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Huawei seeks to counter security concerns

Huawei Australia's chairman addresses company's NBN ban

Huawei Australia’s chairman has said a national cyber security centre should be built to test technologies for infrastructure projects, such as the National Broadband Network (NBN).

The company's proposal is in response to a recent US congressional report that issued a warning about potential backdoors that could be exploited by Chinese state agencies and the ban on Huawei participation in construction of the NBN.

In a speech to the National Press Club today, John Lord said developing effective cyber security frameworks is not just a challenge for Huawei and it should be approached collaboratively.

“Nobody has got it right yet, and as the ICT industry continues to develop so rapidly, it will continue to be a challenge for agencies to keep up with the pace of change…” he said.

“Huawei is proposing the establishment of a national cyber security evaluation centre, to test the security credentials of technologies being implemented into critical infrastructure projects.”

The centre would include testing products and equipment for critical infrastructure projects, including the NBN.

The centre could be funded by vendors and operated by Australian citizens who had passed security clearance, Lord said. He said the cost of setting up such a centre would depend on the centre’s level of sophistication and that Huawei had not yet spoken to other non-Chinese vendors about whether they would behind such a project.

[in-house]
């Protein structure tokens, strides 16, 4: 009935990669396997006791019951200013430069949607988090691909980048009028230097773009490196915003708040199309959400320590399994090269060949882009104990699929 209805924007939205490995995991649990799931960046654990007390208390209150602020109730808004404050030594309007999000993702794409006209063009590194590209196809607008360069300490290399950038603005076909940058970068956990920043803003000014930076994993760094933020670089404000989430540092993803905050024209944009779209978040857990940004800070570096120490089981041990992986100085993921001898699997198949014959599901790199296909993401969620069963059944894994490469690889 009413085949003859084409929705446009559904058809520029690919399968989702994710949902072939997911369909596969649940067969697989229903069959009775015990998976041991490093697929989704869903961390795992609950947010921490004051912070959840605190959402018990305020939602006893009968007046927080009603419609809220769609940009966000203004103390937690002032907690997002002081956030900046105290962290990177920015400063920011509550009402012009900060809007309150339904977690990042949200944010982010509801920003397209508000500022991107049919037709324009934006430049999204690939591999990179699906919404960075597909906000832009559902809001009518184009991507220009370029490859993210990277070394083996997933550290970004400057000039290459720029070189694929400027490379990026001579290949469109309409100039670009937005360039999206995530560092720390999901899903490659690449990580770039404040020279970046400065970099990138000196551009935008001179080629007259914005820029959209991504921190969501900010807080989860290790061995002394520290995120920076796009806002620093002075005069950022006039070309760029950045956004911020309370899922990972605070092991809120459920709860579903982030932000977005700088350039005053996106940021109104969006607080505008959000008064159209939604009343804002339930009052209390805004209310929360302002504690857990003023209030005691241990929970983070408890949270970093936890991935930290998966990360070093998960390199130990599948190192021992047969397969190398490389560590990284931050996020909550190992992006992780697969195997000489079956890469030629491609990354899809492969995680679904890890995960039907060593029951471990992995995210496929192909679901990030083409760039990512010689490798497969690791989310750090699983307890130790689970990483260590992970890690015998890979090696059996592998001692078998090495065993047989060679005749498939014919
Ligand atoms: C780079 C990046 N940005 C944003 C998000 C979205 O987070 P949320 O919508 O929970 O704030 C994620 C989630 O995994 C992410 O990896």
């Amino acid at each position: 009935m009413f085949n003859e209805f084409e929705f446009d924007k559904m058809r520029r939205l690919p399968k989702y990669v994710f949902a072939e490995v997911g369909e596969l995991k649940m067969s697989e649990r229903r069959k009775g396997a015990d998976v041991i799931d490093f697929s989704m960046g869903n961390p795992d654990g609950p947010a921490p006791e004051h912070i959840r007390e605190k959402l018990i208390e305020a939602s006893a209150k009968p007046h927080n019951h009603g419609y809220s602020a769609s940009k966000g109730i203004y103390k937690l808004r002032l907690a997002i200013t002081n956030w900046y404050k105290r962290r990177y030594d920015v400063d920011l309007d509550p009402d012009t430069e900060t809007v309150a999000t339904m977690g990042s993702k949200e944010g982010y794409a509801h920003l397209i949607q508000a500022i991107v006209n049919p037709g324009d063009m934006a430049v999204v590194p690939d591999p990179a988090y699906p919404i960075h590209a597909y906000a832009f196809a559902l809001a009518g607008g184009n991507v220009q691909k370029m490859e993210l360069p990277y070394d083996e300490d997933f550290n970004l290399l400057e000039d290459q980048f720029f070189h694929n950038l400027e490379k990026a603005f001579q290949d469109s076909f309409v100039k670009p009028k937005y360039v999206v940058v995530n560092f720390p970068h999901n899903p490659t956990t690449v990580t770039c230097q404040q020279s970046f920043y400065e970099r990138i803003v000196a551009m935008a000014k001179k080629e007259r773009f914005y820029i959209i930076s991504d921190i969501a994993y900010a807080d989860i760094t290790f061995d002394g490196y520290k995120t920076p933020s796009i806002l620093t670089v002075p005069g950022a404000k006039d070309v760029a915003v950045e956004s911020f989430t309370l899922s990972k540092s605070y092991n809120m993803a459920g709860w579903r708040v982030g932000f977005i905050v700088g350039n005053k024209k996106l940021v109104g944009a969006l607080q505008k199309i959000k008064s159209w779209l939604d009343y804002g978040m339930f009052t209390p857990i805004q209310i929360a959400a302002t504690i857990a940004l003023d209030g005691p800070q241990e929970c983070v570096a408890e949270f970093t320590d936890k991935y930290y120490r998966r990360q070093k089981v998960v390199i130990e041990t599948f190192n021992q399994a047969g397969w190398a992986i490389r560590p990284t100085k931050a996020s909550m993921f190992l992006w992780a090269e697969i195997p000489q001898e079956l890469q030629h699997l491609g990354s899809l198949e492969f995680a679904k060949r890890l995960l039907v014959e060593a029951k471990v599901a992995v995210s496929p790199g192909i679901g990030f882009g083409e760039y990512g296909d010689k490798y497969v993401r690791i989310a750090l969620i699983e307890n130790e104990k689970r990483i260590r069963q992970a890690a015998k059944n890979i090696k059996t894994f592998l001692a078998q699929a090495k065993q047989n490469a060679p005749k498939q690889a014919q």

Huawei was banned from participating in the construction of the NBN because of security concerns.

Lord said that while Huawei was “disappointed” that it was unable to participate in the NBN, “we have accepted the government’s decision and we have moved on”.

“Of course we stand at the ready if the situation changes, but we respect the government’s right to make such determinations,” Lord said.

Lord took also a swipe at the US government’s House Permanent Select Committee on Intelligence which recommended US telcos avoid deploying technology from Chinese vendors such as Huawei and ZTE because they may pose a security threat.

“We sincerely hope that in Australia, we do not allow sober debate on cyber security to become distorted the way it has in the US,” Lord said.

“The US committee report must be called for what it really is – protectionism, not security.”

Some observers have sided with Huawei, stating that the security concerns are paranoia and that the company is too big to risk its business this way.

Follow Stephanie McDonald on Twitter: @stephmcdonald0

Follow Computerworld Australia on Twitter: @ComputerworldAU

Join the CIO Australia group on LinkedIn. The group is open to CIOs, IT Directors, COOs, CTOs and senior IT managers.

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Comments

Mic

1

LOL, You've got to be kidding...
So the chinese state owned company banned from constucting the NBN (For good reason), now wants to build a center to test and investigate all the hardware that goes into building said network.
Sure, why don't we hand you a great big network map with all the soft spots plastered with target symbols ?

Granted its no more risky then using hardware sourced from the good old USofA, but I'd much rather have the Americans sifting through our personal information then the Chinese, I'm sure the US already do it anyway.

Clive

2

The Aus government gets the source code so that asio and the federal police can put a backdoor in, instead of the Chinese. China is where most of the hardware is made these days if they wanted something in there more than likely it's already been done, just not on a national level.

Tony Hogben

3

....yes we have always seen China as a threat......hordes of red communists, waiting to attack us, we were told when I was a kid........
.....Well they did not attack Iraq or Afghanistan, we did....
.....something is not quite right here.???

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